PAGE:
Dozens of investors will collectively make a quarter-million-dollar decision Wednesday, choosing from among a handful of Portland-area startups competing for their money.
But this year’s lineup of Angel Oregonentrepreneurs has a distinctly non-tech vibe to it, in an investment climate that typically clamors for app makers and the next social media darling. Instead, the lineup at the annual investors conference is weighted by such consumer brands as veggie burgers produced in Wilsonville and peanut butter made by a pair of University of Oregon undergrads.
Three of the five finalist companies are Portland-area manufacturers. Another six earlier-stage startups competing for a smaller cash prize hail heavily from consumer-facing industries in the food and retail sectors. Just one is an online technology.
Shelley Gunton, chairwoman of this year’s investors conference, called the event “sector agnostic.”
But its heavy focus on up-and-coming consumer products is a promising sign for early-stage manufacturers, which are often viewed as too risky for traditional lenders. Upfront costs tend to be higher than most startups as they establish distribution chains, buy special equipment and ramp up production. Finalists say the added money could extend their reach outside the Northwest.
The portfolio is a clear contrast to other high-profile accelerators and incubators, which are betting on Portland’s mobile development and software scene to spot the next successful startup.
The Portland Incubator Experiment selected mobile technology startups almost exclusively for its first class, which graduated in January. And the city-backed Portland Seed Fund selected just one non-tech company in March for its latest group of eight companies.
“We do not have any dedicated resources that support consumer products,” Gunton said. “No incubators, no funds that are specific to Oregon.”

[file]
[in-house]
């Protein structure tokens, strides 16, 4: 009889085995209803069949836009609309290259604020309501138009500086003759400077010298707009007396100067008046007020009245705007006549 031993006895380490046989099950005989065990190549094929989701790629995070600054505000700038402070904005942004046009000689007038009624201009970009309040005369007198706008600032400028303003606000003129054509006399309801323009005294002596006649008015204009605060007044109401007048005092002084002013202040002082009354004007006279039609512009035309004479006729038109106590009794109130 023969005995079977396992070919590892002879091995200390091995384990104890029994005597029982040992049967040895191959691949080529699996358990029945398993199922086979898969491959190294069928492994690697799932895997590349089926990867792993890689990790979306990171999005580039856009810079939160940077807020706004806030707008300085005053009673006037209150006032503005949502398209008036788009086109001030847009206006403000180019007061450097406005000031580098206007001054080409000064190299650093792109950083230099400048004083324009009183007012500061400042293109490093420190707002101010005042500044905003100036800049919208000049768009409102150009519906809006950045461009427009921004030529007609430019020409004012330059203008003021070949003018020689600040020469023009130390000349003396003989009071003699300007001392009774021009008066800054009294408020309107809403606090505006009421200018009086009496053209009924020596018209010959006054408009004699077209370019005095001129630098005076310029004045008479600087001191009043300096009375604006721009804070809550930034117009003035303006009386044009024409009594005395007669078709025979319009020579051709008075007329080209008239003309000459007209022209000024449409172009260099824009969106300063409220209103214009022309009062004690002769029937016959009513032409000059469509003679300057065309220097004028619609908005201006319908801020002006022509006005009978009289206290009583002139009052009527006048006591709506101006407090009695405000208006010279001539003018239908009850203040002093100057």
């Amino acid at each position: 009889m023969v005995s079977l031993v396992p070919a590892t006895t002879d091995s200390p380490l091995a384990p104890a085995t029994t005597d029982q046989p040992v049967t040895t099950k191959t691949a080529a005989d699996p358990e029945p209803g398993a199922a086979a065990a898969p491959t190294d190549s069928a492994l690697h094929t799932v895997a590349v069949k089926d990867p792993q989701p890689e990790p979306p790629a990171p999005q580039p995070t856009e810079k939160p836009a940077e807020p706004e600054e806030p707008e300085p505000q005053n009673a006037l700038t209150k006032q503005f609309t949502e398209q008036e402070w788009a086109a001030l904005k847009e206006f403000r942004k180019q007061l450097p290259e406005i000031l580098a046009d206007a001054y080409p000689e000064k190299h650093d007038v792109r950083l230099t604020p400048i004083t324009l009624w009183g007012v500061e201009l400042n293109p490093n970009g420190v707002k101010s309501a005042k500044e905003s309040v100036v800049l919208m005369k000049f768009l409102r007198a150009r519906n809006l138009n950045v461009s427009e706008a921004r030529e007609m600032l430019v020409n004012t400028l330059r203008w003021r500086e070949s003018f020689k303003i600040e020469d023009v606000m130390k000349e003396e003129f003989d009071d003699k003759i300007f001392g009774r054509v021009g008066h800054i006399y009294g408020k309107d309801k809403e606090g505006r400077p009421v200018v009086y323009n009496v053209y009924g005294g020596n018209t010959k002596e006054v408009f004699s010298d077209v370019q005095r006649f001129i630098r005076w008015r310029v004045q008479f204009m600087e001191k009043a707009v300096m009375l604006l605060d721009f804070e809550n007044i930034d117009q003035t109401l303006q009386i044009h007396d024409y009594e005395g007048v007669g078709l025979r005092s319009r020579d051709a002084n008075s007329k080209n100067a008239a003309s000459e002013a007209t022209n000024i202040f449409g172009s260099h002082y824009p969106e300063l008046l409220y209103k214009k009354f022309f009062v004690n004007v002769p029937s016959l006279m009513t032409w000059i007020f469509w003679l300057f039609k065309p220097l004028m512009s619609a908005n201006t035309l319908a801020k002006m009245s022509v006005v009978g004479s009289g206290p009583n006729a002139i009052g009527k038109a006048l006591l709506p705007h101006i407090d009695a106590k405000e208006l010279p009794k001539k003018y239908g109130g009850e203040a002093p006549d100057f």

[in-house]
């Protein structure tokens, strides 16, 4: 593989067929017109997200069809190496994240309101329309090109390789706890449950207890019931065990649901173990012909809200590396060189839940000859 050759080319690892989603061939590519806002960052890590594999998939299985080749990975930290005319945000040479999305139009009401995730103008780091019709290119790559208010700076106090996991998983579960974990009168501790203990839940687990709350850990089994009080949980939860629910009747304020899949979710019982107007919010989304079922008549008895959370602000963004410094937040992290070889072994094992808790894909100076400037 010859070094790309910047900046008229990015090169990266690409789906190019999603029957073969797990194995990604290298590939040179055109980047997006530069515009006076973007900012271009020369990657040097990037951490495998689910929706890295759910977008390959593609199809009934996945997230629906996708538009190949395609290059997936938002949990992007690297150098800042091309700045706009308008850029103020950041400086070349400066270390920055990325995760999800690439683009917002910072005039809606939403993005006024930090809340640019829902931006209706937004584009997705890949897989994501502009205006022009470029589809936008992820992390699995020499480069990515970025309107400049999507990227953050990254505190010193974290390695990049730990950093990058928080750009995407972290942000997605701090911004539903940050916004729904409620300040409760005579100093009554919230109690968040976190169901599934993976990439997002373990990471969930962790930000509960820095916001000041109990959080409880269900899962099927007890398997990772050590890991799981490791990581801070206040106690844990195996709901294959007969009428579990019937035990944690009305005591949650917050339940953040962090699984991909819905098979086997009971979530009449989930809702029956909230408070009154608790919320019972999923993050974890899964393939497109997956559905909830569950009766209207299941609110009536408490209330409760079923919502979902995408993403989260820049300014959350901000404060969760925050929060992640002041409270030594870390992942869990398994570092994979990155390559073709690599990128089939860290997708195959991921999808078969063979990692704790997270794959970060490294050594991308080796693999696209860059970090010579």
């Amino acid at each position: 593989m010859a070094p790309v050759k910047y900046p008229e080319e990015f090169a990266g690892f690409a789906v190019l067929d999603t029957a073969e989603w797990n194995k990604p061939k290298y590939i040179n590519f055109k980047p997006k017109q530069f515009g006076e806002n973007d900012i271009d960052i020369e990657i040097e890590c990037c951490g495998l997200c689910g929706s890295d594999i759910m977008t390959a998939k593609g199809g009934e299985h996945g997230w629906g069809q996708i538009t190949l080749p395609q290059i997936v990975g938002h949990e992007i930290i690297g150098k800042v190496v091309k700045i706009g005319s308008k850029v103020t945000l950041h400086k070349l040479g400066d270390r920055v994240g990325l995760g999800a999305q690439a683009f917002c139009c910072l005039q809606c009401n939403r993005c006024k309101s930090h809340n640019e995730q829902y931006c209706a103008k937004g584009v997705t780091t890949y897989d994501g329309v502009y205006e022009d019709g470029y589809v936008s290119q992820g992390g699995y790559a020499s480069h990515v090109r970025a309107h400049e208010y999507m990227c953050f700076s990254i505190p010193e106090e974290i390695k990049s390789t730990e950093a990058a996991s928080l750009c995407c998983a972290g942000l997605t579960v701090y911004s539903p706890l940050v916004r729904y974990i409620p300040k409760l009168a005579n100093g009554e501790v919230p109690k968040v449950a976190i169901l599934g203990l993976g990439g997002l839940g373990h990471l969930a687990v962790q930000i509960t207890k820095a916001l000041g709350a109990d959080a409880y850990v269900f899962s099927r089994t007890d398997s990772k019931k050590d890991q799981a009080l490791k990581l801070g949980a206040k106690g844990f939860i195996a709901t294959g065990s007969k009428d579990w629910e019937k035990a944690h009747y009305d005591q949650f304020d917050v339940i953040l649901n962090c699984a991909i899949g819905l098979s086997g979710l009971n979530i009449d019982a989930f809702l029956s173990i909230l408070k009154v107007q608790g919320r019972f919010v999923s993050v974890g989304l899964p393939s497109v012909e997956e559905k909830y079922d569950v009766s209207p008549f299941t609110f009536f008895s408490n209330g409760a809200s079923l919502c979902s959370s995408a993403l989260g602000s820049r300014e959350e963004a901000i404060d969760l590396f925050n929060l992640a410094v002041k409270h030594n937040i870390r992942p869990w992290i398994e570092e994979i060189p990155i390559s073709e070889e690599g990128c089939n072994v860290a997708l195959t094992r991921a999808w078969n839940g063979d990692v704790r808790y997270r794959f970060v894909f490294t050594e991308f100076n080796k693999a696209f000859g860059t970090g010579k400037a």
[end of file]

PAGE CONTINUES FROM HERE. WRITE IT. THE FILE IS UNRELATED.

For Marie Osmunson, winning would give her a chance to build up the management team for Wilsonville-based Chez Gourmet from Marie. The veggie burger brand has already secured clients in Burgerville, Shari’s and McMenamins. Now it’s time to rebrand and expand into retailers along the West Coast.
“It doesn’t matter what sector they’re in,” Gunton said. “Once they get funded, they create jobs.”
Gunton has emerged as one of the consumer product industry’s most vocal champions in Portland. The Clackamas pet food company she launched with her husband won the Angel Oregon event in 2005. They exited Castor & Pollux Pet Works three years later, raising $21 million from a private equity firm in Boston. It remains one of the fund’s largest successes.
In all, 41 companies have presented at Angel Oregon since 2003, according to Rob Wiltbank, a Willamette University professor who tracks the investments. Seven have since exited, including three alone in the past year. Thirteen no longer operate.
Angel investors make a $5,000 minimum investment in the fund and vote annually on which company to seed. This year, they plan to invest in two, awarding $250,000 to the top startup, and the balance raised, now $86,000, to the second. Similar competitions exist throughout the state, all tied to nonprofits that offer startup resources.
The Governor Hotel in downtown Portland
Tualatin, specialty nut butters
Tigard, collapsible blanket lift
Bend, snow chain alternative